In The Heart of Grand Marais
North House Folk School
While the harbor is the natural hub of Grand Marais, North House Folk School is the community hub. You can tell just by walking by. There's an energy rolling off the campus. People are gathered around the wood-fired oven anticipating their breads and pizzas, across the way a group cooperatively lifts a beam on a timber frame building and you're not even sure what craft is being learned and taught in the Red Building and the Blue Building.
There's a little patch of green relief breaking the horizon line where the endless blue sky meets the illusionary infinity of the big lake. It is Artist Point, a little connected island that allows you to be out on the lake without ever entering the water. From the door of your suite to the center of the island is less than a half mile. Actually it's not an island, but a tombolo, an island connected to shore via a gravel bar. Learn More
Grand Marais has water - Lake Superior, dozens of inland lakes, rivers emptying into the big lake and rivers emptying into inland lakes. And in that water are fish. With all the different types of waterways, conditions and habitats, figuring out fishing can be tricky. Fishing with a charter fisherman or guide greatly enhances your chance of catching fish. Learn More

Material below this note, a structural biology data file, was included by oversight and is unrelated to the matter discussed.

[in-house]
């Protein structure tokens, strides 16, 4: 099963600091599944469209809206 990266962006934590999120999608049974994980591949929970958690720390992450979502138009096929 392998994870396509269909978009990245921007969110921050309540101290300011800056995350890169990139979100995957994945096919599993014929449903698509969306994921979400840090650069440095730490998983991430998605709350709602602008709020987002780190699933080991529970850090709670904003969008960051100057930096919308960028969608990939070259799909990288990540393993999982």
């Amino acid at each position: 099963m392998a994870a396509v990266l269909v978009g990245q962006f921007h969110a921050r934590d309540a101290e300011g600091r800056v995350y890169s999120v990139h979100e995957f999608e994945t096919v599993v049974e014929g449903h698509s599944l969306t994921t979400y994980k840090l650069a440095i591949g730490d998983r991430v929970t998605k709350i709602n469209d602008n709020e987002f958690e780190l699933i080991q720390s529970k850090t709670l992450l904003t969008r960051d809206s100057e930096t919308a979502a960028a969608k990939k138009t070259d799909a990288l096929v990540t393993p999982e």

People have been gathering around this particular piece of shoreline as long as people have been on the shore. Back in 1658, French explorer Sieur de Radisson, the first European explorer that made it this far north, came across a flourishing Ojibwe fishing camp. John Jacob Astor's fur traders set up shop in the 1820s, adding a fish station the next decade. In 1871 this area, referred to as "double bay" by the Ojibwe, was established as the Village of Grand Marais. Learn More
The Hjørdis & Scenic Airplane Rides
An easy way to do this is aboard the 50-foot schooner, the Hjørdis, sailing out of North House Folk School on the harbor. Schooner outings are offered daily and include an overview about sailing, a tour of the harbor, and weather permitting, a sail into the big lake. Learn More